Flaky foundation and concealer is not a makeup problem, it’s a skincare problem. When people tell me their makeup clumps and cakes, I usually discover that they’re not exfoliating regularly. Using a flannel to cleanse (see above) and deploying a gentle exfoliant a few times a week will give a smoother surface for anything that comes after.

Black young woman applying cream on face skin looking in mirror.
Prep pays off. Photograph: insta_photos/Getty Images/iStockphoto

7. Retinoids work
It is perfectly possible to have fantastic-looking skin without retinol and it is certainly not an ingredient that suits everyone. But if you’re looking to tackle signs of ageing, like slackening, lines and discolouration, retinoids (vitamin A derivatives) like retinal, retinol and tretinoin, work. Unlike many other heavily marketed ingredients, the benefits of retinoids are not a matter of opinion or debate. That said …

8. People are doing too much
A few years ago, I noticed that the vast majority of women I met at in-store beauty events were using far too many high-concentration products and suffering from irritation and a visibly compromised skin barrier as a result. Just because an ingredient such as glycolic acid or retinol is proven, it doesn’t mean that using them all together at maximum strength will yield greater results. Quite the opposite, in many cases. A little glycolic acid gives glow, too much glycolic leaves skin even duller than before, for instance. An actives-based routine is all well and good, but know that inflammation is one of the leading causes of premature skin ageing, so don’t ever confuse broken, angry and painful skin with effectiveness.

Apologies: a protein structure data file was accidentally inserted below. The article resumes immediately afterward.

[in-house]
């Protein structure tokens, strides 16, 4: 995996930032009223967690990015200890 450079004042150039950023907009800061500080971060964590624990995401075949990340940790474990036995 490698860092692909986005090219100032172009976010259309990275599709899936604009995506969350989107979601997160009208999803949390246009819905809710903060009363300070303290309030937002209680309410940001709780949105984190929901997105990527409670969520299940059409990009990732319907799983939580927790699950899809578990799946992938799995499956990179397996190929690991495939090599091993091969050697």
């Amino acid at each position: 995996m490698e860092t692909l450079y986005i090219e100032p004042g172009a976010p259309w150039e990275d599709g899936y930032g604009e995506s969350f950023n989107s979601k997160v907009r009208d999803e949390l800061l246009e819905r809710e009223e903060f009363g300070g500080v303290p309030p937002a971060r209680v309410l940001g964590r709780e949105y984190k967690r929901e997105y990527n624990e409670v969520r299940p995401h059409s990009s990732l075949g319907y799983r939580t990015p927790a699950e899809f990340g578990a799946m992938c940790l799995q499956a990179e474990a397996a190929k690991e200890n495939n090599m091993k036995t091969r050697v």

9. No one waits long enough
As a society, we are impatient. Usually, when someone tells me an active ingredient like retinol, vitamin C or peptides hasn’t done anything for them, I soon discover they used them for a week or two before moving on to something else. Skincare ingredients can take time – around six to eight weeks – to yield results. If you’re purely an instant gratification person, try humectants such as hyaluronic acid and glycerin, which give a temporarily plumped up, juicier looking appearance, and facial oils, which impart glow.

10. Wipes don’t cleanse skin any more than Febreze washes clothes
They are an emergency measure for when you might struggle to get to a basin, say during festivals and hospital stays. Don’t bother buying expensive ones. Simple is as good as any wipe gets.

11. The secret to skincare is actually doing it